Talia Favia demonstrating a combination (Focus Lexi, courtesy Favia)

How to Balance Studio Training With a Busy Dance Convention Schedule

Attending multiple conventions throughout the year has become increasingly popular among dancers. Conventions provide valuable exposure to world-class faculty, not to mention coveted scholarships and assisting opportunities. But most dancers at weekend conventions also have a full plate of classes at their home studios during the week—a difficult lifestyle to maintain. So, should you be adding more conventions to your packed schedule? Here are the pros and cons to consider.


Pro: Conventions challenge you.

Conventions offer opportunities to challenge yourself in an unfamiliar environment. Dance Zone protégé company member and West Coast Elite workshop apprentice Emily Snow recommends using conventions to step outside your comfort zone, especially with dance styles that you may not practice as much at your home studio. "Hip hop is not my strongest style, but I still attend hip-hop conventions," Snow says. "I can see where I'm at, and learn what I need to work on to get stronger."

Con: Overtraining can lead to injuries. 

Keeping up with the physical demands of a nonstop studio-to-convention schedule can quickly become difficult. Showstopper faculty member Jessica Walker believes a day of rest and a good sleep schedule are vital for injury prevention. "Whether it's a day during the week or a weekend off, rest is crucial," she says. "That's when the body is going to repair itself."

Emily Snow (second left) with friends at Tremaine Dance Convention (courtesy Snow)

Pro: Conventions help dancers learn independence. 

By traveling to new cities, dancers are challenged to take on more responsibility. Radix faculty member Talia Favia notes it's usually up to the dancers to take care of themselves on these weekends. "You don't always have your mom or dad around all day bringing you what you need. You have to prepare everything in this type of chaotic environment."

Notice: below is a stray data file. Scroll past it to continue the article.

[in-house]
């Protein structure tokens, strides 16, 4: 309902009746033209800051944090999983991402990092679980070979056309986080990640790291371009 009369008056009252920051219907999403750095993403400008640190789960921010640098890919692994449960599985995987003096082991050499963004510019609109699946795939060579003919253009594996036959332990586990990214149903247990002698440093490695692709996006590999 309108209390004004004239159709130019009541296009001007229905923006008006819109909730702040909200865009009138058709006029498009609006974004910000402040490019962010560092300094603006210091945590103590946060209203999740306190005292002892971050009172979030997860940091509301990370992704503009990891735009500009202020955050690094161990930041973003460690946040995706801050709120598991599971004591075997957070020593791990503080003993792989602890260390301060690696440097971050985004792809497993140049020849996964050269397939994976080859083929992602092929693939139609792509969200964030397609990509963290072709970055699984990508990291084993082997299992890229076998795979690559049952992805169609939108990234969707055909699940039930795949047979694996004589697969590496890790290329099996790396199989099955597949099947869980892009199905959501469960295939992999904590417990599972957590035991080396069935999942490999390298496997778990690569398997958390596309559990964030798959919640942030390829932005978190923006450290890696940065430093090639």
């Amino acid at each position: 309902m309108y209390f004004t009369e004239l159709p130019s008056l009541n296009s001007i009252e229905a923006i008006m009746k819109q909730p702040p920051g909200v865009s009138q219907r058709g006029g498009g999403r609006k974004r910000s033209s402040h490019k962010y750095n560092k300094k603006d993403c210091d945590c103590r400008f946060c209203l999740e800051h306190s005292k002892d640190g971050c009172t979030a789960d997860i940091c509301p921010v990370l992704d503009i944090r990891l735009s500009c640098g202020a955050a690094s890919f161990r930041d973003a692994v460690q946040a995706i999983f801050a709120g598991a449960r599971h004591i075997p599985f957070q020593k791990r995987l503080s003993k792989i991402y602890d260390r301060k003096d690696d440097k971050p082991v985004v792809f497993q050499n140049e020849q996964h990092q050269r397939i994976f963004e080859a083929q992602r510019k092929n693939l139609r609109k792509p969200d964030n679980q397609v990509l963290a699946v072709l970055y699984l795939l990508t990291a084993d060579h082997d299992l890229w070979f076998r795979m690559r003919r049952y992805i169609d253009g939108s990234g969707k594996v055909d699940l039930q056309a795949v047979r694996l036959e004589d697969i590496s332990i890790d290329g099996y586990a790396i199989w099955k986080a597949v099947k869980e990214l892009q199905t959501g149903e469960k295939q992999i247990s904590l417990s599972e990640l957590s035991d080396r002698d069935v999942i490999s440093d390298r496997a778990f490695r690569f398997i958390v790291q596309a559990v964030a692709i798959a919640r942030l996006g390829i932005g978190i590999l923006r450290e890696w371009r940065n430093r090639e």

Con: A packed dance schedule leaves little space for anything else.

If a dancer is overcommitted between studio training and conventions, it may be difficult to keep up with academics or other activities. Snow, who was recently accepted academically into Pace University, says, "At school, you have to have a strong drive, communicate with your teachers, and be really good with time management." And founder of Manhattan Dance Project Bill Hotaling notes that extracurricular activities are important to developing your artistry outside of the studio. "Dancers that take time off to perform in their school's choir, band, or musical gain additional time in front of an audience and develop different performance skill-sets, while also resting their bodies from the rigors of dance training," he says. Dancers hoping to add conventions to their schedule may have to sacrifice some of these valuable opportunities.

Favia working through a combination at a convention (Chloe Hamilton, courtesy Favia)

Pro: Conventions are a prime spot to network. 

At a convention, you never know who you're going to meet. You could share an elevator ride with a dance-world celebrity, or meet your new best friend while dancing with them in class. Favia believes that conventions are an incredible opportunity for dancers to connect with faculty, especially if they attend regularly. "I've seen a lot of kids that come to multiple cities, and I'm able to watch their growth. You get to know them on another level," she says.

Con: Attending multiple conventions doesn't guarantee a big win. 

Favia says, "There's this myth that if you come to eight cities and go to Nationals, you'll win. For most people, it doesn't work that way. You have to know what you want, work hard, and take it one step at a time."

In the end, your convention and training schedule is a personal decision. Not everyone's path will look the same, but the best path is one that prioritizes your unique goals and allows you to take necessary steps towards achieving them—whether that's attending one convention a year, or one every weekend.

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